Sales of iPhones jump, giving Apple last laugh, say analysts
Last year's gloomy predictions about sales of flagship handset are about to be proved wrong
ALL the talk last year was that sales of Apple's iPhone would continue to fall, but it looks like the doom-mongers were wrong. The New York Times reports that the consensus among 44 analysts is that Apple sold an estimated 55.3 million iPhones during the final quarter of 2013 - up ten per cent on the previous year.
The actual sales figures won't be released until after the markets close next Monday but if the analysts - 27 professionals and 17 amateurs - are correct then Apple will have proved its critics wrong. During the final quarter of 2012 the company sold 47.8 million iPhones so the 2013 figures would represent a healthy increase and a riposte to the gadget's detractors.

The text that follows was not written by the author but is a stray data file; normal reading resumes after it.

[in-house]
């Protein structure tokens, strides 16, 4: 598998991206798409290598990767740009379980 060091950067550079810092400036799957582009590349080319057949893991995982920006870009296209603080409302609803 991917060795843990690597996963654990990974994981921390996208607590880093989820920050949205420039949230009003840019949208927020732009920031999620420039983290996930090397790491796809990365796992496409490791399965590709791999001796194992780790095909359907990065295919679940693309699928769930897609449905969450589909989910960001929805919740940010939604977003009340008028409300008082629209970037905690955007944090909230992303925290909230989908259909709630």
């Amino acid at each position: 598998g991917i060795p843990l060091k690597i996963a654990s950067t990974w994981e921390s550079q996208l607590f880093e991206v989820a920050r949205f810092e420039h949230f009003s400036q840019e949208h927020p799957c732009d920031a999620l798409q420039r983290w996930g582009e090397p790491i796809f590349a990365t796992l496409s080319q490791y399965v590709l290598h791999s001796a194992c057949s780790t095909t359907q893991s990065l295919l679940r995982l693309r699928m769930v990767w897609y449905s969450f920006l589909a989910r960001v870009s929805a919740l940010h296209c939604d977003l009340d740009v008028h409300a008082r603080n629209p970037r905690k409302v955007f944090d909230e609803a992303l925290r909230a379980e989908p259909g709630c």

Last year there was a groundswell of opinion that forecast Apple iPhone sales would continue to drop. Asked why, the sceptics said the design of the company's new iPhone 5s and 5c wasn't different enough from previous models while, according to the NYT, others "predicted declines because of the iPhone's screen size, saying it was too small compared with all those XL and XXL Android smartphones".
Though the increase in sales will also lift Apple's spirits, it's not yet clear how this will translate into profits because last year they didn't grow at a fast enough rate to please Wall Street. But the NYT says that now Apple is finally selling its flagship smartphone on China Mobile, the world's largest cellular operator, "sales of the iPhone are expected to grow".
That was certainly the belief expressed by Tim Cook, the company's chief executive, who last week told reporters in Beijing that the deal struck with China Mobile (that took six years to negotiate) is "a very, very important geography for Apple…what this partnership does is, it allow us to take the iPhone to a different level in China."